Frank J. Merli. The Alabama, British Neutrality, and the American Civil War. Fahey. Bloomington: Indiana University Press, 2004. xx + 223 pp. $29.95 (cloth), ISBN 978-0-253-34473-1.
Reviewed by Steve Alvin (Department of Humanities, Fine Arts, and Social Sciences, Illinois Valley Community College)
Published on H-CivWar (November, 2006)
What Might Have Been
Frank J. Merli spent his academic career studying British Neutrality during the American Civil War. He was best known for his 1970 work Great Britain and the Confederate Navy, 1861-1865, which was recently reprinted by Indiana University Press. This is still an important work for understanding the failure of Confederate diplomacy during the war. Although this was his only monograph, he did publish numerous essays and reviews, many concentrating on the career of the Confederate raider Alabama. Probably no one knew the sources in Britain better. Unfortunately for historians, Merli passed away in 2000.
Merli was working on four books at the time of his death. Among these was a volume on the Alabama and another that would dramatically revise the thesis he presented in his 1970 work. But, as David Fahey notes in his introduction, Merli was a perfectionist, constantly writing and re-writing, all in longhand, as he added more and more from his examination of archives throughout Britain. In this book, Fahey has gathered, combined, and edited Merli's work to present seven chapters that try to show the direction of his research. This was not a simple task, as Fahey had to combine various drafts, notes, and chapters, all written out in longhand by Merli, but he has succeeded admirably.
The chapters loosely center around the British Foreign Office and the cruise of the Alabama. There are three themes that echo throughout the book. First is a vigorous critique of the pioneering work of E. D. Adams and Frank L. Owsley. Merli felt that these authors were incorrect both factually and in their central interpretive framework. Second is his admiration for James D. Bulloch, the Confederacy's chief of foreign vessel procurement. Third is Merli’s correction of the chronology behind the escape of the Alabama.
The first chapter will be of most interest to generalists. It is a very useful summary of the international dimensions of the Civil War based primarily on the relations between the Confederacy and Great Britain. Merli argued that one of the biggest blunders of the Confederacy was their failure to understand diplomacy. He was especially critical of the failure of Jefferson Davis and his secretary of states to grasp the significance of foreign affairs because they were unable to free themselves from the myth of King Cotton. As Merli put it, Davis "paid more attention to the quality of the stationary than to the cultivation of a broad base of mutual interests between the Confederacy and the great naval powers of Europe" (p. 12). The only positive accomplishment by the Richmond government was the appointment of James Bulloch as purchasing agent. Merli's admiration of Bulloch shines through in each chapter of the book.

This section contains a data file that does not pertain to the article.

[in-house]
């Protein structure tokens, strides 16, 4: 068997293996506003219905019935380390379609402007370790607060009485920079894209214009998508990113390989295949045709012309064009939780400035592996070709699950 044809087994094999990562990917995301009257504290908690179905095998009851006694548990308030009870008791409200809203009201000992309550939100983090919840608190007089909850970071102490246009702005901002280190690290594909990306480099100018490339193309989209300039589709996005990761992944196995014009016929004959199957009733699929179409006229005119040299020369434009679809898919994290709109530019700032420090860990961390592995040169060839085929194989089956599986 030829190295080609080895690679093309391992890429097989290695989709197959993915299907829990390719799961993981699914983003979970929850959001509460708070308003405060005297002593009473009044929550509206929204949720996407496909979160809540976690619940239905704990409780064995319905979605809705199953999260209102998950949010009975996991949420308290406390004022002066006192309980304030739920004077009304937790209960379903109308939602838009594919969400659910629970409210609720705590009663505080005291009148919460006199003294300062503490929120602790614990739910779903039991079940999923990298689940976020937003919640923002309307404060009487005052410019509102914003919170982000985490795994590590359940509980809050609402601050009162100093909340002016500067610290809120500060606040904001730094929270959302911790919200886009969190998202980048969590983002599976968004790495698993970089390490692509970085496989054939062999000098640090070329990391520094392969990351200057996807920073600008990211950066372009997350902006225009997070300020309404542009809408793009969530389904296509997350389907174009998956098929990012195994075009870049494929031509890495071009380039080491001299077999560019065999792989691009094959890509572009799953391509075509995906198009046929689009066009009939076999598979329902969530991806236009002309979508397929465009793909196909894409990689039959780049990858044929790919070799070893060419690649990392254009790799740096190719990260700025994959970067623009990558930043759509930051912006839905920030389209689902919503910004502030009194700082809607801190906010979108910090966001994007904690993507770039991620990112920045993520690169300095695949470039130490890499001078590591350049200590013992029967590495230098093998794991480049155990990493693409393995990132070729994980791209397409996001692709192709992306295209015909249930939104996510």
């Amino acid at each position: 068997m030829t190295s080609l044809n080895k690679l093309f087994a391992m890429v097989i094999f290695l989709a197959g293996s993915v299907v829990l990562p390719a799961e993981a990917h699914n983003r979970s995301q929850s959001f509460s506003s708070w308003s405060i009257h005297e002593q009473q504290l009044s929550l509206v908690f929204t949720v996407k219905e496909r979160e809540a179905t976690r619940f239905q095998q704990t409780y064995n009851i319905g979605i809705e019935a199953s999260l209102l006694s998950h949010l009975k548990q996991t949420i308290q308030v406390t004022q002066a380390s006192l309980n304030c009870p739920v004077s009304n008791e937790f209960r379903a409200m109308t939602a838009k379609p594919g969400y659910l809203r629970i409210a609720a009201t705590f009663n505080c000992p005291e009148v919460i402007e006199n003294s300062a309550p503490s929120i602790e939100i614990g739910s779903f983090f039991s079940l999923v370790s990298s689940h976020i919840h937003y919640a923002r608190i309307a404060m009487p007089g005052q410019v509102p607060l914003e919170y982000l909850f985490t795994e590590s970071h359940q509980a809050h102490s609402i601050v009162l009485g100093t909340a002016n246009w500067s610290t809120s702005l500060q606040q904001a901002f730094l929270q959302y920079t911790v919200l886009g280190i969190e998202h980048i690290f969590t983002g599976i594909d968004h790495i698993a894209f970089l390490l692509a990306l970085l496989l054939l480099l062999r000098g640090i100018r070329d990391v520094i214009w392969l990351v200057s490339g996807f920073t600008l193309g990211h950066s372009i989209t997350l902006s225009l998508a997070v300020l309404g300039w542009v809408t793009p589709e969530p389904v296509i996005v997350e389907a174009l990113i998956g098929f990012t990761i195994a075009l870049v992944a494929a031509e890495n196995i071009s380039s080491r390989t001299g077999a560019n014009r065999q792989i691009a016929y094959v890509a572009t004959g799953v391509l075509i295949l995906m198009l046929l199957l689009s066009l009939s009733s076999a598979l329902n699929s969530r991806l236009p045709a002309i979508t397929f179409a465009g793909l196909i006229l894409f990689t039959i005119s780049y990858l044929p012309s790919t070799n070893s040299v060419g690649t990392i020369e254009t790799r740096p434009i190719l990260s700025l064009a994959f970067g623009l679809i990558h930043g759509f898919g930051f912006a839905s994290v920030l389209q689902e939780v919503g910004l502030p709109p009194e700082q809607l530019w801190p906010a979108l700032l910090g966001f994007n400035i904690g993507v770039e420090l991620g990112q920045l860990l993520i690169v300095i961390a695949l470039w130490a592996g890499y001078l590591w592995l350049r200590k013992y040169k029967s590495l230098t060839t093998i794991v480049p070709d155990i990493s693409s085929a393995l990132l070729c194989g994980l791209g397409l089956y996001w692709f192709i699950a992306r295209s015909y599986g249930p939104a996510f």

Merli saw that the best hope for the Confederacy to win independence was through an Anglo-American war. The first chapter examines the three occasions that might have led to such a conflict: the Trent affair of late 1861 and early 1862, the "mediation maneuvers" in the fall of 1862, and the Laird rams controversy of late 1863. Of these three events, Merli argued that the first two were the most important, and he highlighted the role played by Lord Russell, the British foreign secretary. He credited Russell, with an assist from Prince Albert, with guiding the diplomatic response that defused the Trent affair. But, ironically, he argued that through the mediation maneuvers Russell almost single-handedly brought Britain into war against the United States. Merli argues that without help from either of the belligerents, "the government of Queen Victoria, in the fall of 1862, deliberately and unemotionally came to the brink of intervening in the war" (p. 19). The beginnings of a cotton shortage, new leadership in the French foreign ministry, and Robert E. Lee's success in Maryland convinced Russell now was the time to do something to stop the carnage. But timing was everything, and Lee's defeat at Antietam led to the loss of support from the Prime Minister, Lord Palmerston, for the mediation effort. The first chapter also lays out Merli's criticism of Adams and Owsley's methods for analyzing the foreign dimension of the Civil War.
The second chapter was originally planned to be the introduction to the book Merli was writing on the Alabama. It serves as an introduction to the next four chapters that all revolve around the famous commerce raider. Built by Laird in Liverpool, the famous Hull "290," the ship was commissioned into the Confederate Navy in the Azores. Under the command of Raphael Semmes, the Alabama sailed half way around the world, sunk a Union warship and captured over sixty other prizes worth $6,000,000 before being sunk herself by the USS Kersarge off Cherbourg. This chapter also lays out Merli's objectives for writing about the Alabama.